Ladies, lo and behold, here come the super-mothers! A study recently published i...... Read more »

  • December 7, 2010
  • 09:05 AM
  • 1,807 views

Not all species interactions are (co)evolved equal

by Jeremy Yoder in Denim and Tweed

Biologists have long thought that coevolutionary interactions between species help to generate greater biological diversity. This idea goes all the way back to The Origin of Species, in which Darwin proposed that natural selection generated by competition for resources helped cause species to diverge over time:Natural selection, also, leads to divergence of character; for more living beings can be supported on the same area the more they diverge in structure, habits, and constitution, of which w........ Read more »

Yoder, J., & Nuismer, S. (2010) When does coevolution promote diversification?. The American Naturalist, 176(6), 802-17. DOI: 10.1086/657048  

  • December 7, 2010
  • 09:00 AM
  • 1,162 views

Technical Difficulties Decrease Learning, Motivation in Training

by Richard Landers in NeoAcademic

Technical difficulties in training lead to higher attrition rates and reduced learning, all with a clever study design.... Read more »

  • December 7, 2010
  • 08:36 AM
  • 1,962 views

Bites: Lassa fever

by Wellcome Trust in Wellcome Trust Blog

Lassa fever is a common disease in West Africa and endemic in several countries including Sierra Leone and parts of Nigeria. There are 300–500,000 cases of Lassa fever each year, causing about 5000 deaths. Though 80 per cent of infections elicit no symptoms, if they do occur, they can be nasty. Starting with a fever, this [...]... Read more »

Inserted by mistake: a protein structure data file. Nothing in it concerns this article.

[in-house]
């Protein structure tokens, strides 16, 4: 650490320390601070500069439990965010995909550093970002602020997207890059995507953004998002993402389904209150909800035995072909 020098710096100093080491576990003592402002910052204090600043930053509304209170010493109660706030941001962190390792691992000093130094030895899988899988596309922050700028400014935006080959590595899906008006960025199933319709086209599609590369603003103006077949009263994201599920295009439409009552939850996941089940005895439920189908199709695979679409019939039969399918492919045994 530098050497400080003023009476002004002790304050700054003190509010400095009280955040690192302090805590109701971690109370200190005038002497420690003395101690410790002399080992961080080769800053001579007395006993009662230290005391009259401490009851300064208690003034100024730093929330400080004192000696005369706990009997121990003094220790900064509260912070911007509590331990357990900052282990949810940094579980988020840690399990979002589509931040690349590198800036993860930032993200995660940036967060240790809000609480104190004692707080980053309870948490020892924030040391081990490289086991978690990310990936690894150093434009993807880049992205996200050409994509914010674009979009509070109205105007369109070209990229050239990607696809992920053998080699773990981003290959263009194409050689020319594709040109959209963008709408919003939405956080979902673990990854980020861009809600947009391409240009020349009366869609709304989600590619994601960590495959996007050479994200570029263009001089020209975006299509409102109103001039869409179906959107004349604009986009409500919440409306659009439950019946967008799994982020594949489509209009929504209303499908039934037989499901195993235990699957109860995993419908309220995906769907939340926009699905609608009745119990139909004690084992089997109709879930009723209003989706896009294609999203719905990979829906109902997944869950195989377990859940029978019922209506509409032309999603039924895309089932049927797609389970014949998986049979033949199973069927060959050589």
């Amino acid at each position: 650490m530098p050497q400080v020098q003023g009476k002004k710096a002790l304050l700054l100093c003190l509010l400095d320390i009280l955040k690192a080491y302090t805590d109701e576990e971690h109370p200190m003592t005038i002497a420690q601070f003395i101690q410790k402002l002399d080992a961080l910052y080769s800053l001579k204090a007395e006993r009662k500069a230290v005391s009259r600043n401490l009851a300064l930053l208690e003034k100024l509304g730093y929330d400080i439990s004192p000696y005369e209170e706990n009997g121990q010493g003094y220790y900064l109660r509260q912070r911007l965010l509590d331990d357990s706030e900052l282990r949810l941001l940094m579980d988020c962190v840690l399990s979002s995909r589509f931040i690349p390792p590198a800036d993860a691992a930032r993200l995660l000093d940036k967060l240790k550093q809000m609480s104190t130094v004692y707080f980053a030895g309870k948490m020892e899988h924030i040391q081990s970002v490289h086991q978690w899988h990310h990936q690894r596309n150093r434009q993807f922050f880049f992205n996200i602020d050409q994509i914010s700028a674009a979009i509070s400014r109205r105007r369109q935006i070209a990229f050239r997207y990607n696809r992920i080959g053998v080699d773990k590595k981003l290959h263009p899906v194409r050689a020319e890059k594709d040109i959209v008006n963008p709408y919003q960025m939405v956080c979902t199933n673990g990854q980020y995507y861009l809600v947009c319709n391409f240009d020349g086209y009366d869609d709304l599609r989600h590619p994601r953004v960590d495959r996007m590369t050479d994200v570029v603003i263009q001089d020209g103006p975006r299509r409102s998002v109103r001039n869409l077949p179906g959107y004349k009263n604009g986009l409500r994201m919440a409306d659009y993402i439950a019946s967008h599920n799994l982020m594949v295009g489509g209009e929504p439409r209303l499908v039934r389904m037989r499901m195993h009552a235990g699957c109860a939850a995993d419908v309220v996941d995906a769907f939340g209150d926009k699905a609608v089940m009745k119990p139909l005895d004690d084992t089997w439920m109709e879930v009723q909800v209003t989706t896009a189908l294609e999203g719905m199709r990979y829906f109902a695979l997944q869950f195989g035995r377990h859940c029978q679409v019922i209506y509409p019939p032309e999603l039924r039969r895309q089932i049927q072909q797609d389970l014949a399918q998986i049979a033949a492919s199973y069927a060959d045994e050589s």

Qi, X., Lan, S., Wang, W., Schelde, L., Dong, H., Wallat, G., Ly, H., Liang, Y., & Dong, C. (2010) Cap binding and immune evasion revealed by Lassa nucleoprotein structure. Nature. DOI: 10.1038/nature09605  

  • December 7, 2010
  • 08:28 AM
  • 1,137 views

Sea Lions and Adoption

by Uncharted Atolls in Uncharted Atolls

Alloparental care among animal populations, or parents caring for young who are not directly related, is well known in mammal and bird species; however, the role of alloparental behavior on population demographics is largely unknown.  Does such care actually allow … Continue reading →... Read more »

  • December 7, 2010
  • 07:00 AM
  • 1,693 views

Sedentary Physiology Part 2 – Can Sitting Too Much Kill You?

by Travis Saunders, MSc, CEP in Obesity Panacea

Photo by independentman.

Welcome to our 5-part series delving into the fascinating research being performed in the emerging field of sedentary physiology.  Today in Part 2, we look at some of the health effects associated with excess sedentary behaviour.  For an introduction to the basics of sedentary physiology, check out Part 1.

Over the past few years research has suggested that being sedentary (e.g. sitting or lying down) for extended periods of time has a negative impact on your healt........ Read more »

  • December 7, 2010
  • 05:30 AM
  • 623 views

How long is a cell, and why?

by Becky in It Takes 30

A mammalian cell looks blobby and unstructured when you look at it in a tissue culture dish.  The question of “why is it that shape?” tends not to leap to mind, in much the same way as it doesn’t when you look at a fried egg.  And yet, there are real constraints on the shapes [...]... Read more »